Work Behavior of the World's Poor: Theory, Evidence and Policy
The working poor of the world are observed to engage in long hours in hard jobs and to work more if wages are further reduced. Mainstream economics brushes off this tendency to increase labour supply as wages fall as perverse because it does not fit the conventional wisdom and tries to explain it as a result of subsistence mentality, limited aspiration, or target income behaviour of the poor. This however ignores the observed fact that the poor work long hard hours but most of the time, fail to meet their minimum needs of subsistence and live impoverished lives in absolute poverty deficient of both food and physical rest.
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Inverted 5The Complete Neoclassical
Poverty and the Forward Falling Labor Supply
A Technique for Estimating a Direct Utility Function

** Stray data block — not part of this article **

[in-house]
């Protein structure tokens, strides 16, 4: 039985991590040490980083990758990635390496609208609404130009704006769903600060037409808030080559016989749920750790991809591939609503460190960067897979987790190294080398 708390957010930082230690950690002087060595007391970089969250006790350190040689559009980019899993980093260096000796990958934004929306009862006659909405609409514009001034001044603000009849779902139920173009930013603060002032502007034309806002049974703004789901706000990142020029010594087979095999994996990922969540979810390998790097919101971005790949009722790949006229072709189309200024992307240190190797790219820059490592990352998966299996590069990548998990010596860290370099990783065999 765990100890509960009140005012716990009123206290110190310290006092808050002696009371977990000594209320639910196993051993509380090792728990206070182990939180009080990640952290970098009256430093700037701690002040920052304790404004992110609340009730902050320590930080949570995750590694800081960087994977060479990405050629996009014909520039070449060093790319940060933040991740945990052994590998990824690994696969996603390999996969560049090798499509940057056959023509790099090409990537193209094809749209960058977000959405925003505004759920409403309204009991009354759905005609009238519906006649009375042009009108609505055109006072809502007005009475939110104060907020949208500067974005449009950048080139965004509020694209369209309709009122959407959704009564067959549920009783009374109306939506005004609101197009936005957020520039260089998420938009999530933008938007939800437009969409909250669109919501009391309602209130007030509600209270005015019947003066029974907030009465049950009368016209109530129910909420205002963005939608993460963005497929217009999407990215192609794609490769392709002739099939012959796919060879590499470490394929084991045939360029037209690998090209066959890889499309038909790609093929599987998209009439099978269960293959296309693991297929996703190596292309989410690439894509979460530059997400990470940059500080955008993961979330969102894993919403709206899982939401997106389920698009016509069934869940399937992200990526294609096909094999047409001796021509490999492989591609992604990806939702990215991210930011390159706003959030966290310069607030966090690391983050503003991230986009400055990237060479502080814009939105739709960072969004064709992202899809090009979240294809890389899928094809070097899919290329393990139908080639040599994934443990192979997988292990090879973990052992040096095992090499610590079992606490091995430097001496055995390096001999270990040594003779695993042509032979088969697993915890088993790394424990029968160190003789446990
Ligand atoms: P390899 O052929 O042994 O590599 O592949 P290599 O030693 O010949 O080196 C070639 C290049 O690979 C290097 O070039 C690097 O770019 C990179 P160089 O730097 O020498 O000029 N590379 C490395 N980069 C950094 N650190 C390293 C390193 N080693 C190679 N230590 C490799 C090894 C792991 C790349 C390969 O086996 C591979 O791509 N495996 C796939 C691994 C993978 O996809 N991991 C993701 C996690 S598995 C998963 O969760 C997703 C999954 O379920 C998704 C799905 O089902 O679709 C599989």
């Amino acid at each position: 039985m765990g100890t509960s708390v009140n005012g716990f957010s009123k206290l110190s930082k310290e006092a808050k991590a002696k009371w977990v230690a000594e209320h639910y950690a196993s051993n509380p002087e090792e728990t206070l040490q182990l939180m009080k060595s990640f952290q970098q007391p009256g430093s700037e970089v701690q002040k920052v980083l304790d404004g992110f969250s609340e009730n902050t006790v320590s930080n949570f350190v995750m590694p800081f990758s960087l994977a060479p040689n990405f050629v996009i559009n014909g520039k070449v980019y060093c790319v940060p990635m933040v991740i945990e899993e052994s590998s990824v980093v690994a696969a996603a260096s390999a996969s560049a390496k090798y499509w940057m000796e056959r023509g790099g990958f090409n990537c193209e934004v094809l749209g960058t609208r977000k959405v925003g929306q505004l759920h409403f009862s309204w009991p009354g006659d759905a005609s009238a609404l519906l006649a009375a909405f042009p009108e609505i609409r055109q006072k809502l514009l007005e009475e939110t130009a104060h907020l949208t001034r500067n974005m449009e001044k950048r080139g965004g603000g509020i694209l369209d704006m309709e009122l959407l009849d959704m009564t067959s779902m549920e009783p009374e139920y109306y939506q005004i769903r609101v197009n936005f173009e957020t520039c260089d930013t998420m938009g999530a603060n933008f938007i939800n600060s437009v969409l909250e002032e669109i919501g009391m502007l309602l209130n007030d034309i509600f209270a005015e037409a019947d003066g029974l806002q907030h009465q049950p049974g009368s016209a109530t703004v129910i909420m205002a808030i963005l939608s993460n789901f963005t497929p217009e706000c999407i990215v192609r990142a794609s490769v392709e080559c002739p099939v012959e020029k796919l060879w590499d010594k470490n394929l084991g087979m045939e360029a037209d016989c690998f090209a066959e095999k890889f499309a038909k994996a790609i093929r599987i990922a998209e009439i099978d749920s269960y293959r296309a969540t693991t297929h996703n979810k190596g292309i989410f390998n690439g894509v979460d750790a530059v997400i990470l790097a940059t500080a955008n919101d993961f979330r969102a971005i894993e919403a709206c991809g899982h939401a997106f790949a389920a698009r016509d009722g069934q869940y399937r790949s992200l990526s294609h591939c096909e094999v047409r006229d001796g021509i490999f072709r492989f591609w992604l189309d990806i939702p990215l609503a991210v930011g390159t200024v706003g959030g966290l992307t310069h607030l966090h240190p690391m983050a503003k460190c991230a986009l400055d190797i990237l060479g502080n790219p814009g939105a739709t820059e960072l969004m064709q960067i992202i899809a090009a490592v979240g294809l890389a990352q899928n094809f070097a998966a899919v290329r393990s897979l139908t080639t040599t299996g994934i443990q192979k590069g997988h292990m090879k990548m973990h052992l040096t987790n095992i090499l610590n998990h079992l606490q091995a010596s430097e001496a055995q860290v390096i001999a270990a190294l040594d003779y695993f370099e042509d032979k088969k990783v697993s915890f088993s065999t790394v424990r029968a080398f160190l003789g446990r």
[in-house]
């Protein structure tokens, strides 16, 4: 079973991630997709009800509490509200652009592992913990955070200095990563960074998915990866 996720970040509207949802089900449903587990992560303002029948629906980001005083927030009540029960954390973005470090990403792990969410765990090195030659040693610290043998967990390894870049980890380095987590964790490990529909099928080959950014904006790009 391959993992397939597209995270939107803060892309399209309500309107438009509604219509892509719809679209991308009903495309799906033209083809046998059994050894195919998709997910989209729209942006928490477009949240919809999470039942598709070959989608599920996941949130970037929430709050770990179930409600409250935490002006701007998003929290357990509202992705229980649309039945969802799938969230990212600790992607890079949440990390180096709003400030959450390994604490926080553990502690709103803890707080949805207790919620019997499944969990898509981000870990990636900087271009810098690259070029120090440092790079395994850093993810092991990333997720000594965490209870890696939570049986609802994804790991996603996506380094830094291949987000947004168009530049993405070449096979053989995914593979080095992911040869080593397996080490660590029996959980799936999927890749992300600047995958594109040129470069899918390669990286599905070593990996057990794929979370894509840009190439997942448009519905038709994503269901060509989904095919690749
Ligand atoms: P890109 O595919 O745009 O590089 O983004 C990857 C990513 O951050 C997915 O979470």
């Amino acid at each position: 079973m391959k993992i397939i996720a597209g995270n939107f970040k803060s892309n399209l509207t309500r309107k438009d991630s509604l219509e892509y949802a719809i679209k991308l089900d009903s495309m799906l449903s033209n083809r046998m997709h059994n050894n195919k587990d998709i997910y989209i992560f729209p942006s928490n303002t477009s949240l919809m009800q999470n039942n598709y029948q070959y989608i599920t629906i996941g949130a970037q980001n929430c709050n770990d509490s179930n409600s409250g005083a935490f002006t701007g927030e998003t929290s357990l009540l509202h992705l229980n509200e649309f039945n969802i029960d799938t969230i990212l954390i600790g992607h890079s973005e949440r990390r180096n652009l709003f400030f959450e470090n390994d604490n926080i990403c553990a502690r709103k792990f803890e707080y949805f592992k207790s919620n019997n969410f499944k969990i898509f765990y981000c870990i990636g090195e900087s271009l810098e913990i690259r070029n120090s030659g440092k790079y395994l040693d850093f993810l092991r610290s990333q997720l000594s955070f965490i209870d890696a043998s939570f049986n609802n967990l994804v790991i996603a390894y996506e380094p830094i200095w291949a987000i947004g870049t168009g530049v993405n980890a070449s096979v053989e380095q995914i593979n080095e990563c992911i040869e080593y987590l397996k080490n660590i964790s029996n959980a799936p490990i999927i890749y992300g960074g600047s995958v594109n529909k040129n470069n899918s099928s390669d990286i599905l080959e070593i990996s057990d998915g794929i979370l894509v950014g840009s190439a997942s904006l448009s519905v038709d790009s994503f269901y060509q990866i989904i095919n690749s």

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adult advanced villages agricultural analysis backward bending Bangladesh Bardhan Cain consumption cross products derived developing countries distress sale dummy variables earning Econometric economic condition economic distress elasticity of substitution empirical employment estimates of labor evidence F-Statistics falling labor supply female workers food and physical forward falling function forward falling labor forward falling segment forward falling supply higher wages hypothesis implies income effect indifference curves individual involuntary unemployment John Burkett Journal labor market labor supply behavior labor supply function landholding households landholding workers landless and near-landless landless workers LDCs low wage lower wage rate male workers market supply minimum nutritional observed parameters percent physical rest poor village poor workers positive sloping PRW2 quantity of labor Rosenzweig SDUM self-employment Sharif standard of living studies subsistence income substitution effect supply curve supply of labor theory upward sloping segment utility function utility maximization wage rate wage-unemployment